Why does Bernstein intentionally set Maria’s name over a tritone? In the story, her character represents something forbidden, risky and unsafe. This won’t end well (the story is a modernization of Romeo and Juliet) and Bernstein illustrates the unease of the situation by using a small musical idea (a “motif”) that’s literally uncomfortable to listen to.

These psychological associations run deep: Although modern trumpets have valves, their ancestors didn’t, and so could only play certain notes – namely the root, third, and fifth of the musical scale. Military bugle tunes “Taps” and “Reville” use these tones exclusively.

Since the days of yore, horns have been used to herald the arrival of royals, so these intervals still carry a connotation of importance. Play B♭, B♭, F on the piano – this leap from the root to the fifth is heard at the beginning of the triumphant “Prince Ali” in Disney’s Aladdin and opens the iconic Superman theme composed by John Williams.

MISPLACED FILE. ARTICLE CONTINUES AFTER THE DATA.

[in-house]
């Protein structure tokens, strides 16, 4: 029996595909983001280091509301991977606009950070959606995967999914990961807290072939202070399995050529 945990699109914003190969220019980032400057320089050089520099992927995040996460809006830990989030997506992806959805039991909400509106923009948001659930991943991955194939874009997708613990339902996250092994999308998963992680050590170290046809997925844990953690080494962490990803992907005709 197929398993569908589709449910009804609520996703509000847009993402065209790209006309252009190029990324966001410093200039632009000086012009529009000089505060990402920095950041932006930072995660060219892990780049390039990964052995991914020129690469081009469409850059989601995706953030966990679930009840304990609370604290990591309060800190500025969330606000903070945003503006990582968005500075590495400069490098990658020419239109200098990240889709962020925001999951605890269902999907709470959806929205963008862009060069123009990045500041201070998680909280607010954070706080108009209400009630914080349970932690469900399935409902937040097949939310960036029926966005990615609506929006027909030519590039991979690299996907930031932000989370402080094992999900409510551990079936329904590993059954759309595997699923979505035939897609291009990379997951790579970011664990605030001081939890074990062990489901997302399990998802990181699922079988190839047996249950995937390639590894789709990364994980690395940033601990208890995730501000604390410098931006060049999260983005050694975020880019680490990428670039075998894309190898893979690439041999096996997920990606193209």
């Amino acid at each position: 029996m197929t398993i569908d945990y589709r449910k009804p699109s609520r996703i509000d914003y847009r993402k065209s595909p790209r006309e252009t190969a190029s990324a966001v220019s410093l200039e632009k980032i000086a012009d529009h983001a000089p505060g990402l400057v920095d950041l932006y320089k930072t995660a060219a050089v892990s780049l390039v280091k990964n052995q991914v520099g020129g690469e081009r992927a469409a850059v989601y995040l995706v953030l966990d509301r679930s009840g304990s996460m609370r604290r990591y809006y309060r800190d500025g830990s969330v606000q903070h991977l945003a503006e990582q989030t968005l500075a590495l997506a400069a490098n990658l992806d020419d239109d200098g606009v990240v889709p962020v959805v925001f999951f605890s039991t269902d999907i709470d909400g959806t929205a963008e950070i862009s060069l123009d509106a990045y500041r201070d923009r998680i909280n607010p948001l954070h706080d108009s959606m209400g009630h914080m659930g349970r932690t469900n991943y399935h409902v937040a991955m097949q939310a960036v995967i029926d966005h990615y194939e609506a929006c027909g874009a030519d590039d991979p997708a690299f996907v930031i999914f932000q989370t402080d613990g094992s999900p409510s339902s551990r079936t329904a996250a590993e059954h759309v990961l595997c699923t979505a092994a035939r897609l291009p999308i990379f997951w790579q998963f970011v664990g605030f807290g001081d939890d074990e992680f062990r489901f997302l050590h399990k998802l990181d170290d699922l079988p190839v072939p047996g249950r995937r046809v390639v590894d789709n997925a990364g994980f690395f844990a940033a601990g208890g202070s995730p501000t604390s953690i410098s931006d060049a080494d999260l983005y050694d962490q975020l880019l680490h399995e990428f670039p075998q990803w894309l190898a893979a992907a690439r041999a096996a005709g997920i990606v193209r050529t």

Rhythmic Prosody

This works by establishing rhythmic patterns and using variations to manipulate the listener’s expectation, a musical principle called “tension and release.” An obvious example: “How Sweet It Is (To Be Loved By You)” comes to a momentary stop on the word “stop.” So does “Stop! In The Name Of Love.”